Another important nodal cycle is the Moon’s latitude cycle. This cycle marks the monthly passage of one full cycle of the Moon, from its conjunction with its North Node to its next such conjunction. When the Moon is on the ecliptic, rising in a northerly direction, it will be conjunct its North Node, and the latitude cycle begins. The maximum latitude the Moon can reach is 5°17’ above the ecliptic. Approximately 6–7 days later (or one quarter of its cycle), it will be at its highest point above the ecliptic and will be 90° away from its nodes. Ironically, at these times the Moon is “as far withdrawn from the Earth as she can be”8 — yet deeply involved in her own sphere of influence. This period of the cycle was known as the “bendings,” since the Moon was at its maximum latitude and ready to “bend” or change direction.9 When the Moon is square the nodal axis, it is at its bending and of considerable importance in stressing the individual’s lunar needs. Another quarter of the cycle later, the Moon will be on the ecliptic again, yet this time moving southward. Here, the Moon is conjunct her South Node. One quarter of the cycle later, she will be at her southerly bending, squaring the nodal axis before she turns to move back toward the ecliptic and begin the cycle again. In essence, this cycle is comprised of four distinct quadrants, framed by the four cardinal points of the Moon–North Node conjunction, the northern bending, the Moon–South Node conjunction, and the southern bending. Each of these four quadrants is a season of the lunar cycle and offers a more holistic view of the nodal cycle. The bendings complete a fuller picture of the dragon cycle — another image of the Ouroboros.
The Moon’s latitude cycle maps the terms of the lunar cycle just as the Sun’s declination cycle marks its seasons and the diurnal cycle measures the intervals of light. If we draw a comparison between these cycles, the North Node becomes akin to the spring equinox or sunrise; the northern bending would equate with the summer solstice or noon; the South Node is similar in nature to the autumnal equinox or sunset; while the southern bending is like the winter solstice or midnight. Seen from the latitude cycle, the nodal axis denotes the rising and setting points of an unbroken sequence.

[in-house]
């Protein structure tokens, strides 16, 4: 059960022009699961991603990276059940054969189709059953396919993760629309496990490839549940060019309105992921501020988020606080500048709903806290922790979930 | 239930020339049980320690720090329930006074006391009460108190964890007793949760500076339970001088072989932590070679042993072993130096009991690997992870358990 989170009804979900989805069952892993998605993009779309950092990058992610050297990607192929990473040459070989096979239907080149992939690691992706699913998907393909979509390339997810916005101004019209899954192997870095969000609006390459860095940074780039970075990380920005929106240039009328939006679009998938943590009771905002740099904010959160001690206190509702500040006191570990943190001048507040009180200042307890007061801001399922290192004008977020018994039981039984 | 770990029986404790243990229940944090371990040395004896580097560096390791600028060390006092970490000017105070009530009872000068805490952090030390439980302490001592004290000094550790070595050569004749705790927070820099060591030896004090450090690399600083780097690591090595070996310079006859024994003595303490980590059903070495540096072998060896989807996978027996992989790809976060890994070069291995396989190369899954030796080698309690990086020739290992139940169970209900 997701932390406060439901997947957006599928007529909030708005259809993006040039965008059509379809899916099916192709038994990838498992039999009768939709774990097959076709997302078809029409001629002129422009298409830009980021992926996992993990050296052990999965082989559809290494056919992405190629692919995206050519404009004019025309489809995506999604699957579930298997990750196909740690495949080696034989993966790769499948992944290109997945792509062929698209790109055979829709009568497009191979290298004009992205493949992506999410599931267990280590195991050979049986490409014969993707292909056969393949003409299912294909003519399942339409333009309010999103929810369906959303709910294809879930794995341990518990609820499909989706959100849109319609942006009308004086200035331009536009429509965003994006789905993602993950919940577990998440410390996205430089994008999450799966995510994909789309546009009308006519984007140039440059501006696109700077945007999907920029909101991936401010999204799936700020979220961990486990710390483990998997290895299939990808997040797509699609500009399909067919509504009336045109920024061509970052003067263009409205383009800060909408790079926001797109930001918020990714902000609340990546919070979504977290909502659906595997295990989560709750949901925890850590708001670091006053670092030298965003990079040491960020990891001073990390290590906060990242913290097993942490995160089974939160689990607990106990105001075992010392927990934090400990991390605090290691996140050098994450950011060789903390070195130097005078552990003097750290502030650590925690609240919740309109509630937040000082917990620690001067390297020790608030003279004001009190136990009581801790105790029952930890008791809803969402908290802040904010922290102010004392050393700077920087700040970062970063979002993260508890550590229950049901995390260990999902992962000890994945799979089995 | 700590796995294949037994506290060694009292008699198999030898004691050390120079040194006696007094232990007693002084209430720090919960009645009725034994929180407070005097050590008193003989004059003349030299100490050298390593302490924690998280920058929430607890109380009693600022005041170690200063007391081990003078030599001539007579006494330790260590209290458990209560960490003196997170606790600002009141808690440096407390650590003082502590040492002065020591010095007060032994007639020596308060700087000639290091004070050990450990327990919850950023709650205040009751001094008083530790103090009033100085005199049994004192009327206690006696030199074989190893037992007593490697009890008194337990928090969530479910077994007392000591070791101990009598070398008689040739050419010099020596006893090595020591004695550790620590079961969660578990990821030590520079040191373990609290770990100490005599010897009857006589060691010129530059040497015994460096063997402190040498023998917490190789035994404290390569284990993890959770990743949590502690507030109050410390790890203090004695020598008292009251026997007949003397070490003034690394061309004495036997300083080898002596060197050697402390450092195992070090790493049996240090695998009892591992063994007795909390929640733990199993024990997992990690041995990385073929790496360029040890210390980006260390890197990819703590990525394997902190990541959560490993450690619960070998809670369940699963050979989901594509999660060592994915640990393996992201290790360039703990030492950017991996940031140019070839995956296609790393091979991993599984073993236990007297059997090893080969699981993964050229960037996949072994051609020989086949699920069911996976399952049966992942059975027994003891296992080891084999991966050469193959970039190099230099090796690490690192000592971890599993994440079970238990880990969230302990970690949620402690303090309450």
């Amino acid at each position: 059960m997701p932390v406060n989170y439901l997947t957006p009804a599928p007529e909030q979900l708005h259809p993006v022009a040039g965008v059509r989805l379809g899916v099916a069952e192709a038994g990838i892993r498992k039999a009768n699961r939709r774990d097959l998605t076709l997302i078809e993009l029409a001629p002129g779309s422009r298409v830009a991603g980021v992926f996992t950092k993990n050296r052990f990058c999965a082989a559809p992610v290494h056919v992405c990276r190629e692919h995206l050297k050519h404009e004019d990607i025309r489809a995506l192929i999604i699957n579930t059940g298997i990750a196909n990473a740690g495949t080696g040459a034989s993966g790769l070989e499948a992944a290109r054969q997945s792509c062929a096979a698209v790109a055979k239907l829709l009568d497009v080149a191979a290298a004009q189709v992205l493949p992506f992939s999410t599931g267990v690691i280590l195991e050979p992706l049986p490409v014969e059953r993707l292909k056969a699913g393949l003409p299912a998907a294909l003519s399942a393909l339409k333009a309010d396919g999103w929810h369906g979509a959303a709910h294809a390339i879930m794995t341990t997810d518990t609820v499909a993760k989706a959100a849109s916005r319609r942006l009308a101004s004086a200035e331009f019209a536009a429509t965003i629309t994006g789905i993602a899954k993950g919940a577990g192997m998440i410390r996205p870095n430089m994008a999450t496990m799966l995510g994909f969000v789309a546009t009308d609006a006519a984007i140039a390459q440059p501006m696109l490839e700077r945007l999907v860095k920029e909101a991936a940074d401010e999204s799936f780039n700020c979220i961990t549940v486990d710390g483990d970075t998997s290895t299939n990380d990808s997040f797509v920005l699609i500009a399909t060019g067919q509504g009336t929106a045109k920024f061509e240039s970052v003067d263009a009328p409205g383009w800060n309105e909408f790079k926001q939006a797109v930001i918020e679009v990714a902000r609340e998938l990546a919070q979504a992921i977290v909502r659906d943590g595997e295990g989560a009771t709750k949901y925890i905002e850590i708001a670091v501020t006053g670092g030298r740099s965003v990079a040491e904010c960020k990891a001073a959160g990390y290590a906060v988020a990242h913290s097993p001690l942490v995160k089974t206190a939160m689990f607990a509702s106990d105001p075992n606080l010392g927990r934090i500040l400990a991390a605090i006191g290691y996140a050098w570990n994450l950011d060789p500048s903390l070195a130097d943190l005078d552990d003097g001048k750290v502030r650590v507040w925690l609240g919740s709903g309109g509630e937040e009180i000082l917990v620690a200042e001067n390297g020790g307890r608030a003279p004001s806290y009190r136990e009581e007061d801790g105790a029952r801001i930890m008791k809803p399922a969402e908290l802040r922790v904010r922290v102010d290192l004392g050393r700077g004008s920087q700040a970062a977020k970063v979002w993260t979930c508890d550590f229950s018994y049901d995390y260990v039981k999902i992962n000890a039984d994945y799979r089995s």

If we were to complete the picture of the dragon, how would we illustrate the bendings? We know that the North Node is the dragon’s head and the South Node is its tail. The northern bending might be the dragon’s neck, even its wings, while the southern bending could represent its belly.10 Hence, the bendings have an equal importance in the nodal cycle, as they complete the severed image of Rahu Ketu and offer us a fuller image of the Ouroboros of the nodal cycle. The bendings are similar to the solstices in the annual cycle of the Sun11 and, as such, represent the entire cycle of the Moon.
Ninety degrees away from the North and South Nodes are the bendings, important points when considering the nodal axis holistically and as a cycle. In the horoscope, the northern bending is 90 degrees ahead of the North Node in zodiacal longitude, while the southern bending is 90 degrees behind the North Node in zodiacal longitude. The bendings are the midpoints of the North and South Nodes. It is revealing to consider the potency and meaning of these points and how they might be used astrologically. While other planets may not be at the same latitude as the Moon at her bending, they can occupy the same zodiacal longitude and are thus square the nodal axis. What might natal or transiting planets at the bendings signify in the spirit of the dragon encounter?
From a traditional point of view, planets “at the bendings represent critical issues which can change the flow of life.”12 No doubt planets at the bendings play a very important role in our destiny, marking turning points in emotional situations, changes of attachments, transitions of home and belonging. But from the dragon’s point of view, they are archetypal challenges that the hero must encounter. At the northern bending, a planet symbolizes the influences that ground the desires and the intellect. These planets challenge the vocational direction of our lives and demand to be integrated, often shifting the conscious perspective along a new trajectory. A planet at the southern bending represents the quest to locate the storehouse of innate wisdom that can help to support the life schema. These planets are vital keys to understanding habitual behavior, instinctual responses, and compulsive patterns, and they summon us to excavate the depths of the self to find the treasures. No wonder I have always seen these planets playing major roles in an individual’s vocational quests!13
It is, then, no surprise that we also call this cycle the Draconic Cycle, not because of its harshness, but due to the celestial encounter with the dragon.
The Dragon’s Head contains the precious stone,
which means that consciousness contains the symbolic image of the self,
and just as the lapis unites the opposites so the self assimilates
contents of consciousness and the unconscious. The interpretation fully
accords with the traditional significance of the dragon’s head as a
— C. G. Jung
Dragons and dragon-slaying are cross-cultural motifs in comparative mythologies that are thematic to understanding the lunar nodes. Metaphorically, dragon symbolism ranges from positive to negative. On one hand, it can represent the invisible life force that devours time, or it can epitomize the essence of Nature herself, being the spirit and protector of the Earth. According to Jung, the dragon represented the mother complex or the Great Mother herself. As a totem of the mother complex, the dragon portrayed the urge to regress to an unidentified primordial state, which is often the pull experienced at the South Node.